''Geography'' was always a central concern in Elizabeth Bishop's poetry; her subjects were Boston, Paris, Rio de Janeiro - and at the same time, ''friendship ,'' ''the landscape of time,'' and the human character of ''place.''
The new ''Complete Poems'' gathers three decades of her published work, broadened on either side by juvenilia, translations, and uncollected poems.
The whole range of her poetry is marked by a delicate control of form, tone, and the telling detail, as is seen in the following excerpt. The shampoo The still explosions on the rocks, the lichens, grow by spreading, gray, concentric shocks. They have arranged to meet the rings around the moon,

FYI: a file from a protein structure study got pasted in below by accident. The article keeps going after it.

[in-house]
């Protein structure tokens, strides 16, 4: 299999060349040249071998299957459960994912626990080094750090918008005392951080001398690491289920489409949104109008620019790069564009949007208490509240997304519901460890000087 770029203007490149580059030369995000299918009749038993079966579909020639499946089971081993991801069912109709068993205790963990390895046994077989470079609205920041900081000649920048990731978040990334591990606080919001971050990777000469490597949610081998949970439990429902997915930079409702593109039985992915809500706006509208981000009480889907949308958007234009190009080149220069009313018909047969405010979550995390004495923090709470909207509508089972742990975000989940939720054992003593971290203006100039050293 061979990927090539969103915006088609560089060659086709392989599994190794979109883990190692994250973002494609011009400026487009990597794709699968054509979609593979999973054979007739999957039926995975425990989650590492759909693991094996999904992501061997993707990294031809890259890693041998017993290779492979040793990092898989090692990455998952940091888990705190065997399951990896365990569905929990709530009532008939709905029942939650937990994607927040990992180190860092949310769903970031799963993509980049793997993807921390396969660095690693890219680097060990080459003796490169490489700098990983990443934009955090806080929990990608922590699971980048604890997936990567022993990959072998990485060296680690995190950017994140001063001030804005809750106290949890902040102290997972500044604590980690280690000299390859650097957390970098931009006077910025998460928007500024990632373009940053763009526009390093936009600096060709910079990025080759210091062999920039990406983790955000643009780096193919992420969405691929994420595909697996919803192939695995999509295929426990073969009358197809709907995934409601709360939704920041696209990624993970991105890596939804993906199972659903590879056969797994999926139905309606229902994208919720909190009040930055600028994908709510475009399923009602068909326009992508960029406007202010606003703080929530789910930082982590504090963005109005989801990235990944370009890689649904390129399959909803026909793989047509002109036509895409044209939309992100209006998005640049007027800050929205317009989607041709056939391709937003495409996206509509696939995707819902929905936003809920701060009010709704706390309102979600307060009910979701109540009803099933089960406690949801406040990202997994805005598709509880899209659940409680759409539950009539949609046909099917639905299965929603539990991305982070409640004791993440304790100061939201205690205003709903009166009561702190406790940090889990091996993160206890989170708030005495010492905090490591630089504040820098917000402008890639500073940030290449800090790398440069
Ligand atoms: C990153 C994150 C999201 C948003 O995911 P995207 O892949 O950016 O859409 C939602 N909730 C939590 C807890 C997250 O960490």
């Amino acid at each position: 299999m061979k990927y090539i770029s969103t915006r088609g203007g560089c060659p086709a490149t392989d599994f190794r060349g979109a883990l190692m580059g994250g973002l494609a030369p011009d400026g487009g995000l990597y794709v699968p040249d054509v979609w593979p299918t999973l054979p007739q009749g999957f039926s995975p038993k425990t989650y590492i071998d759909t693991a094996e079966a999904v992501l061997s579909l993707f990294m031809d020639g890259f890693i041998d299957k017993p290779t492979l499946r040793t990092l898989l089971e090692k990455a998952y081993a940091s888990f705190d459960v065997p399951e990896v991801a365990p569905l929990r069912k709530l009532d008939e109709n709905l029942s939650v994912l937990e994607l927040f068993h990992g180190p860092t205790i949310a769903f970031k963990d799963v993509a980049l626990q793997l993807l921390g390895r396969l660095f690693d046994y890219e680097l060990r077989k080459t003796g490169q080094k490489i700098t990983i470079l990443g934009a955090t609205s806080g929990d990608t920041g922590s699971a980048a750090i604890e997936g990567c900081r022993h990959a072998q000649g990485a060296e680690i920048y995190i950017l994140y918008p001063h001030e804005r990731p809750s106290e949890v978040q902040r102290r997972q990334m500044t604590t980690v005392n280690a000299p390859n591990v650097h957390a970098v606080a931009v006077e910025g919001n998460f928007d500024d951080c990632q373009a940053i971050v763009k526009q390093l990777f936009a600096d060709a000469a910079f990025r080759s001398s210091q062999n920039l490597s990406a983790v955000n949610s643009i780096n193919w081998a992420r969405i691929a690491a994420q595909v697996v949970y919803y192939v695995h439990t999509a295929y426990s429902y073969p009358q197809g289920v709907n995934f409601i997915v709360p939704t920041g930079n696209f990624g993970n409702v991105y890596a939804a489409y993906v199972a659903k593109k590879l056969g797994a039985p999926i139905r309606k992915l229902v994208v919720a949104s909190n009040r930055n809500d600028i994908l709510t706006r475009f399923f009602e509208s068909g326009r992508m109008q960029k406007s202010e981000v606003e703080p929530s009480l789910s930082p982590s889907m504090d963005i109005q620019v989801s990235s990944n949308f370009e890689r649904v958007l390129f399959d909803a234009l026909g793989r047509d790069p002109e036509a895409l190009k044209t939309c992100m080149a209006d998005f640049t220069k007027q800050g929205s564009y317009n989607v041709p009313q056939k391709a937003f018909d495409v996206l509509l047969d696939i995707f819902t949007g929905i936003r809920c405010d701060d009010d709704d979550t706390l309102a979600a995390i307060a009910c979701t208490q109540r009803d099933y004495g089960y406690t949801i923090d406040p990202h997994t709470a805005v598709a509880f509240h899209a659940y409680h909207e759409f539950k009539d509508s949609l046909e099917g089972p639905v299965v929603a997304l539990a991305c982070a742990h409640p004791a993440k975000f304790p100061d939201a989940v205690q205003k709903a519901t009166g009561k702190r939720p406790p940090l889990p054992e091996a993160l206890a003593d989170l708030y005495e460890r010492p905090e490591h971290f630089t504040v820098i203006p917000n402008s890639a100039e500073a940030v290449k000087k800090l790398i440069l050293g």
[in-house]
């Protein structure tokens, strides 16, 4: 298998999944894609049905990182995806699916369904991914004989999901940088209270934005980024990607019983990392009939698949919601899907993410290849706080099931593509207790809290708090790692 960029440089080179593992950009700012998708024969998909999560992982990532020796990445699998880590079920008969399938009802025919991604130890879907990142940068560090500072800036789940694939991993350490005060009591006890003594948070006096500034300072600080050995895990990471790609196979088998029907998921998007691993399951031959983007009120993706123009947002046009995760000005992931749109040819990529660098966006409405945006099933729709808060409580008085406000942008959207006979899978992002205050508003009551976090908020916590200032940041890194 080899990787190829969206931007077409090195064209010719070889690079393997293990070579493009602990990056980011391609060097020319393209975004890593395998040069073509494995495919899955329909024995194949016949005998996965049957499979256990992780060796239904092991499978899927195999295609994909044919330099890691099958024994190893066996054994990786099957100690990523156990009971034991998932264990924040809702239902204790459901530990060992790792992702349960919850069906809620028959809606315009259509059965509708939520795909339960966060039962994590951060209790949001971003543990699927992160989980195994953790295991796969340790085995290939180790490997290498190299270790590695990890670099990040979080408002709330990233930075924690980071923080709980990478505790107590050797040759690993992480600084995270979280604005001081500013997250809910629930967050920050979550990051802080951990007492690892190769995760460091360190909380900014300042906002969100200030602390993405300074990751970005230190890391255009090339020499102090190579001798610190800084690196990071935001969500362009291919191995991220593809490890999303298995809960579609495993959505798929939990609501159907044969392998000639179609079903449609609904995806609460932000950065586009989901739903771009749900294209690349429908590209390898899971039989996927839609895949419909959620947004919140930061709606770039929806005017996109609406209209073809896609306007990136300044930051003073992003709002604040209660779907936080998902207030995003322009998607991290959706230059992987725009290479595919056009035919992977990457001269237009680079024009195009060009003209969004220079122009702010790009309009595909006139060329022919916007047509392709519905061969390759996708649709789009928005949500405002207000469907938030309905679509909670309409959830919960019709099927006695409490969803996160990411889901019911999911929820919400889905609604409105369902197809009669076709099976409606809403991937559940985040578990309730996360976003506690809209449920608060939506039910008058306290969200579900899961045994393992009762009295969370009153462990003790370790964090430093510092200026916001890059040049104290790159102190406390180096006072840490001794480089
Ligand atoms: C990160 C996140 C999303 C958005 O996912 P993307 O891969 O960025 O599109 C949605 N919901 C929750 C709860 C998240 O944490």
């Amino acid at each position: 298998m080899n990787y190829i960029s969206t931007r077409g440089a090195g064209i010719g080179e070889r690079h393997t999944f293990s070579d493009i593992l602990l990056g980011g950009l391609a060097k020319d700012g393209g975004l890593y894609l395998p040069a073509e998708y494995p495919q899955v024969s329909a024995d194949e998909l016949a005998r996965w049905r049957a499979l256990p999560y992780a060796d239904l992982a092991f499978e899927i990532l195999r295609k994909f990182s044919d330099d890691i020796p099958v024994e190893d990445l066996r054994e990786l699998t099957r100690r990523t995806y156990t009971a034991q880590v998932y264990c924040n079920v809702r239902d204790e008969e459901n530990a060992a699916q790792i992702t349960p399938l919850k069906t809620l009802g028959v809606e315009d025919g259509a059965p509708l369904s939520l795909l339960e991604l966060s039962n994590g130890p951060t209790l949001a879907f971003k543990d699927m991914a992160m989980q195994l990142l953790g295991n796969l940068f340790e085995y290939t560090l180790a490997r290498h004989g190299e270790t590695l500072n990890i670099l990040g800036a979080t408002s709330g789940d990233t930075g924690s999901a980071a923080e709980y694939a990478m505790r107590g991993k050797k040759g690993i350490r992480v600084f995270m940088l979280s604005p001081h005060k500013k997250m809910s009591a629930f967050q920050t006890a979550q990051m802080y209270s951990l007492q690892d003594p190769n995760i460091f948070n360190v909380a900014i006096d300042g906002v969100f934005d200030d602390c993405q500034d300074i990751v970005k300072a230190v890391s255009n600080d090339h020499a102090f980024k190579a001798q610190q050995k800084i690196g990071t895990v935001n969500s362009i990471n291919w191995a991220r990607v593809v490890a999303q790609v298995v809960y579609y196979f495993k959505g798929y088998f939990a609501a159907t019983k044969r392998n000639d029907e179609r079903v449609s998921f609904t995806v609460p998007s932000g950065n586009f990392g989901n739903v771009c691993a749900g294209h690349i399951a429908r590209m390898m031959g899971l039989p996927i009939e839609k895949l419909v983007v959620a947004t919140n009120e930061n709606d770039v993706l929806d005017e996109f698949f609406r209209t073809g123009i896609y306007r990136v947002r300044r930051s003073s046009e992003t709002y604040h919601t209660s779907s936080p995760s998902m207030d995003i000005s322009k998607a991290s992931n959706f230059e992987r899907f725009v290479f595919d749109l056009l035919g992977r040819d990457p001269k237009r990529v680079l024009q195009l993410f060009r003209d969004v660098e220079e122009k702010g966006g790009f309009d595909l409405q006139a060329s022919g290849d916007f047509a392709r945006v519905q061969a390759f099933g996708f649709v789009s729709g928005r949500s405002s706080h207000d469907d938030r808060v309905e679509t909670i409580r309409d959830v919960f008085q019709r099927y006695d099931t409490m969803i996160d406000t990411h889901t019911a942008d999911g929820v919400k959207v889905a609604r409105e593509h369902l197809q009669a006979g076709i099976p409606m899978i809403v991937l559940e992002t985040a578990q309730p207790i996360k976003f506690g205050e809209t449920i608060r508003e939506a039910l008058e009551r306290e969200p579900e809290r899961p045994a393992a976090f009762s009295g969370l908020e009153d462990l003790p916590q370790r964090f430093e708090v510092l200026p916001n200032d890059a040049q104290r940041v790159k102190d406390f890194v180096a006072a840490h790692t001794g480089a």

although within our memories they have not
changed. And since the heavens will attend as long on us, you've been, dear friend, precipitate and pragmatical; and look what happens. For Time is nothing if not amenable. The shooting stars in your black hair in bright formation are flocking where, so straight, so soon? - Come, let me wash it in this big tin basin,
battered and shiny like the moon.